From Sauce Stache,

  • 1 cup rolled oats
  • 4 cups cold water
  1. Place the oats and water in a high-power blender. To reduce the likelihood of the mix becoming slimy, blend on high for 30s, let sit for a little while, then for 30s again. (For a normal blender, the total blending time works out to about 5 mins.)
  2. Strain through a nut bag or cheese cloth
  3. To the approx. 2 cups of resulting filtrate, add enough cold water to bring the total volume back up to 4 cups

To alleviate the (still seemingly unavoidable) sliminess of the simple blend-and-filter recipes, uses amylase (amongst other ingredients) to try and approximate the more 'barista' blends of commercial oat milk out there:

Preparatory stage:
  • 100g rolled oats
  • 2 cups cold water
  • 8,000 DU1) of amylase

Second stage:

  • 4 cups cold water
  • pinch of salt
  • 3g soy lecithin (the emulsifier)
  • 23g rapeseed (or canola, or some other light-tasting) oil
  • 1g xanthan gum (to 'hold' the emulsion)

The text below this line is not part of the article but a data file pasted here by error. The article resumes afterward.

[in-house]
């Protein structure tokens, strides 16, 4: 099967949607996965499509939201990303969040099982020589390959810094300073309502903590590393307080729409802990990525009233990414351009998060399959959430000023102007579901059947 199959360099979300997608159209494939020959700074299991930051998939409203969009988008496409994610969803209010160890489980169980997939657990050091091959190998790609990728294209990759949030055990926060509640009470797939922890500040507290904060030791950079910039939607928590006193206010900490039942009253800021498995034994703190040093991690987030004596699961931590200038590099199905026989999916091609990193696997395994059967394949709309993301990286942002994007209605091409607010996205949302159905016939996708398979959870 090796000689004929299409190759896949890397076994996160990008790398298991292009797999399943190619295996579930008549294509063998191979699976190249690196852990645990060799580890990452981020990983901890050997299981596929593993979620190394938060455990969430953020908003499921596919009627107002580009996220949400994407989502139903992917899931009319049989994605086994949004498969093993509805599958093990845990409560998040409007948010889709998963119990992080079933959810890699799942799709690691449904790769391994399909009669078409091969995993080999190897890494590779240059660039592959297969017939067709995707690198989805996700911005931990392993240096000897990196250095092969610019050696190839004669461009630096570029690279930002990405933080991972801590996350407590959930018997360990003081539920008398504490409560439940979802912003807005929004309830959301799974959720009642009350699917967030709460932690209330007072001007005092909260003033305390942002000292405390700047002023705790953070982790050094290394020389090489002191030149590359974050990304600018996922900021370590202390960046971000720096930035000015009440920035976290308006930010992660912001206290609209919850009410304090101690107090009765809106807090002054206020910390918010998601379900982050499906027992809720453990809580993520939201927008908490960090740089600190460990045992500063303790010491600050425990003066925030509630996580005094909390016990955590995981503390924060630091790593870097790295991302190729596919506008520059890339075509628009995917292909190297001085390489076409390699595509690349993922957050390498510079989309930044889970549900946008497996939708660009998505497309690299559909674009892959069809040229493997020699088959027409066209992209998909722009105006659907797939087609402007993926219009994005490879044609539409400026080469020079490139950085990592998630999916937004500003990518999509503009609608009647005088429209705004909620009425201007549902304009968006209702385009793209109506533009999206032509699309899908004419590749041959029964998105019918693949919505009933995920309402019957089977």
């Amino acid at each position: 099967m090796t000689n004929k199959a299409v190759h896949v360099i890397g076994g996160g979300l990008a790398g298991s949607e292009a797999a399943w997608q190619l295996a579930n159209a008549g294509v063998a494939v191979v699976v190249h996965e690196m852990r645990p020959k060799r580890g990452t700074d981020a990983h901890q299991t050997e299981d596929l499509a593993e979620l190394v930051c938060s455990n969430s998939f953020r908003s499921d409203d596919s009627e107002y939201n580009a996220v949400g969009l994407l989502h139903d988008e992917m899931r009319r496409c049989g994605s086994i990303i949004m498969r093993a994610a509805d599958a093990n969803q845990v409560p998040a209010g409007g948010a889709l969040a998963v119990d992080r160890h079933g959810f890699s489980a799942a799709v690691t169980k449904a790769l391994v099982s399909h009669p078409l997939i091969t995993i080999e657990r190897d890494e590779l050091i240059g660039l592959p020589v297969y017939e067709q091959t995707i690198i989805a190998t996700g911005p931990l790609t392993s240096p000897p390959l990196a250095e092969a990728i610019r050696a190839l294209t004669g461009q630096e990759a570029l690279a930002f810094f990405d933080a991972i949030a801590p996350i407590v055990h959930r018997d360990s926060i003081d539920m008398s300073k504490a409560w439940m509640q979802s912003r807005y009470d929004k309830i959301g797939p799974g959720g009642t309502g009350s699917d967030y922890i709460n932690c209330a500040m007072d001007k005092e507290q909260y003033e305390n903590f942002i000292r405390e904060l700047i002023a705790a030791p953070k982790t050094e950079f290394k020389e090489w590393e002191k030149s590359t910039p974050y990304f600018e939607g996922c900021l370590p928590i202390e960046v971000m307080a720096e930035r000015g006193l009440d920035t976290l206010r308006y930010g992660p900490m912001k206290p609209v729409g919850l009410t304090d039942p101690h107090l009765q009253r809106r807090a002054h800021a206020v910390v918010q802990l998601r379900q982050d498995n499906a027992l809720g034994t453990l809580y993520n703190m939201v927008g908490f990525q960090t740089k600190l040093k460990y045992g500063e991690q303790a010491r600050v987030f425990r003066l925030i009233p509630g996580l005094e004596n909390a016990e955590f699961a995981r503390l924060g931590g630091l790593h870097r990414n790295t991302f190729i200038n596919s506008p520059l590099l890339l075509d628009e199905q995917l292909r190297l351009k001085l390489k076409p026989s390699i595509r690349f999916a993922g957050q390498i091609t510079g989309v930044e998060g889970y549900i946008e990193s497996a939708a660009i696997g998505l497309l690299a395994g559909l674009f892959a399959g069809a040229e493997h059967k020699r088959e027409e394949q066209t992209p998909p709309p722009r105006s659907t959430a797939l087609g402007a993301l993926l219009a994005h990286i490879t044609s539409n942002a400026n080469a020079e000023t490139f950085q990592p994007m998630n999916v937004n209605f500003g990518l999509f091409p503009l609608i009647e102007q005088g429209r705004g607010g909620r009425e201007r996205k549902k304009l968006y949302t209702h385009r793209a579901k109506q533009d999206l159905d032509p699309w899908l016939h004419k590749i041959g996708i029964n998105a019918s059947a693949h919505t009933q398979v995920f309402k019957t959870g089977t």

• 1/8 tsp of baking powder (to help with the frothing)
  1. Place the oats and cold water in a pot, and stir thoroughly
  2. Bring the mixture to about 62°C, then turn the heat off, cover, and let stand for about 30 mins
  3. Bring the oat mixture to a boil after it has rested to deactivate the enzymes
  4. Strain through a nut bag or cheese cloth, discarding the fluid
  5. Add the oat 'pulp' to the 4 cups of cold water, followed by the salt
  6. Blend for about 25s (maybe 1 min in a standard blender)
  7. Strain through a cheese cloth, this time keeping the fluid
  8. Place about half of the base oat milk in the blender, add the lecithin and blend
  9. With the blender on slow, add the oil slowly until it starts to 'bind', then add the powdered xanthan gum and the baking powder
  10. Keeping the blender on slow, add in the rest of the milk base

1) Alpha-amylase Dextrinizing units
  • Last modified: 2022-03-23 14:47
  • by Peter